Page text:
Pivot, pre-empt, prepare – Powering essential services during a pandemic

By Ramesh Singaram


OVER the past 12 months, I have – like many of you I’m sure – developed a much deeper appreciation for the things we took for granted before the start of the COVID-19 pandemic and its spread around the world.

The phrase “you don’t know what you have until its gone” has never been more relevant and maintaining the essentials of daily life, such as reliable energy and access to healthcare, is the top priority for governments in these challenging times.

General Electric Company (GE) – with vast experience and expertise in energy and healthcare – is playing a part by working hard and closely with our power and healthcare customers around the world to enable “business as usual” operations across their respective hospitals, power plants, grids, and other essential facilities.

On the energy front (my sector of expertise) GE Power teams have risen to the challenge of providing reliable power to keep lights, and vital medical equipment running in hospitals around the world.

Uninterrupted energy also powers communications and internet services to keep everyone connected, especially families who may have loved ones in hospital, as well as people working from home and students learning online.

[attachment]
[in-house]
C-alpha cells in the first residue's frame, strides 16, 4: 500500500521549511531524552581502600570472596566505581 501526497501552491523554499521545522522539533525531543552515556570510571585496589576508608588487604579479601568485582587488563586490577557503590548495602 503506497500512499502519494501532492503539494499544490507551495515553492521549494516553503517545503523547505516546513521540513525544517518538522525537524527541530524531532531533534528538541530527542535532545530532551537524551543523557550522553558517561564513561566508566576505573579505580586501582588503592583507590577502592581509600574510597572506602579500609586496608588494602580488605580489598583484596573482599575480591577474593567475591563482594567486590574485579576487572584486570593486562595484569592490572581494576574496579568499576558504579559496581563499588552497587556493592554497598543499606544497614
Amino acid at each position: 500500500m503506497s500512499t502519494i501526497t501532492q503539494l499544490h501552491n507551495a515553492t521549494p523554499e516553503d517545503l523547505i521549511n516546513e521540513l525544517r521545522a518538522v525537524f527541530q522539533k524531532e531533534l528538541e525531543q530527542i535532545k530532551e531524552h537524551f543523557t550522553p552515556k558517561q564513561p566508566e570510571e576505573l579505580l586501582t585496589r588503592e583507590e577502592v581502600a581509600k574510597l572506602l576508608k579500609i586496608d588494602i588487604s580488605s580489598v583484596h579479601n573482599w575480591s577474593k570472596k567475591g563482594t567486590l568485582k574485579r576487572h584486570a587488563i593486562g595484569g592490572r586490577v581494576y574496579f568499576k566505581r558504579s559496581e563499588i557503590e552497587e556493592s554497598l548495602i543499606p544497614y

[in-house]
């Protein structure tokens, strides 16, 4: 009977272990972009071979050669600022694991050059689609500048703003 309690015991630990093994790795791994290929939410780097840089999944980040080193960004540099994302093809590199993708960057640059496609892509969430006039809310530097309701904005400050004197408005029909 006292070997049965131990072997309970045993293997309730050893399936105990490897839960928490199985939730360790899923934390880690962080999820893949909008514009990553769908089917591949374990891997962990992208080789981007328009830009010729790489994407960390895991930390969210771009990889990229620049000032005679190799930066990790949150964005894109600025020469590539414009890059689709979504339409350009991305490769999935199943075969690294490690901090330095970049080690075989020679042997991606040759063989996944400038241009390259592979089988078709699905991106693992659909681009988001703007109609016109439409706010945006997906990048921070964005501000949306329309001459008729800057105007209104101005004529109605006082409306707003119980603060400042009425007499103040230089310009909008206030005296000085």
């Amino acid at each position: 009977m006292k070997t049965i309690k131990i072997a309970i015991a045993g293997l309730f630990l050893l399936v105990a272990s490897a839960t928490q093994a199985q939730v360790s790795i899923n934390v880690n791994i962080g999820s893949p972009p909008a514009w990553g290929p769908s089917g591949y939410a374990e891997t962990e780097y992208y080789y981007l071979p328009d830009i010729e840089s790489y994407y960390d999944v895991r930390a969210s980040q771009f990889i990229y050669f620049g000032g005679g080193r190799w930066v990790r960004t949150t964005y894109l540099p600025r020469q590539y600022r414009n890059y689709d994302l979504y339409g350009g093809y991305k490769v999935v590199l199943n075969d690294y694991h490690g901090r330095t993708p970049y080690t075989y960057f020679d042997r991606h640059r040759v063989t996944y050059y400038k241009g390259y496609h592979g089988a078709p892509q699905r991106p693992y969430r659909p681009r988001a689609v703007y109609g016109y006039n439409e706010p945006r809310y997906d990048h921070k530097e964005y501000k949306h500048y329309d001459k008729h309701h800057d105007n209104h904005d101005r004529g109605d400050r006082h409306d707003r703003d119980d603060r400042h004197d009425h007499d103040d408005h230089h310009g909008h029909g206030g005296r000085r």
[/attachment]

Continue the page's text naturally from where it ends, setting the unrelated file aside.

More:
Adapting to business unusual times

Maintaining energy stability in unstable times, however, is testing and demanding because power plant operators and developers face new roadblocks (almost daily) from closed borders and grounded air travel, to disrupted supply chains, to restricted operations at job sites due to health precautions.

We’ve never faced what we are experiencing today and the ability to quickly pivot, pre-empt, and prepare for challenges has never been more vital. While it’s a strategy that has helped us to meet the needs of our energy and healthcare customers so far, we constantly look for new ways to rise to the challenges and improve our support. This has certainly been the case in Asia where GE Power and Healthcare teams have mobilized to plan, scale and deploy services swiftly.

Powering and improving essential services across Asia

Ramesh Singaram

To maximize output as well as ensure that power plant commissioning projects continued effectively and efficiently, GE’s power plant operators identified, prioritized, and postponed planned outages until later in the year.

In terms of support and manpower, GE Power teams across Asia were involved in 177 customer events – including 48 major outages – with more than 1,300 colleagues deployed to sites during the first half of 2020.

Their level of commitment and dedication was matched by the GE Asia Pacific Healthcare team. With hospitals reaching maximum capacity and facing shortages of equipment, GE teams delivered and installed new equipment in record time. They also helped set-up field hospitals rapidly – in 10 days in one case.

Virtual tools were also deployed to support essential healthcare workers and their services. For example, digitizing health checks allows hospitals to improve diagnosis, minimize human error, increase accuracy, and better manage patient flow.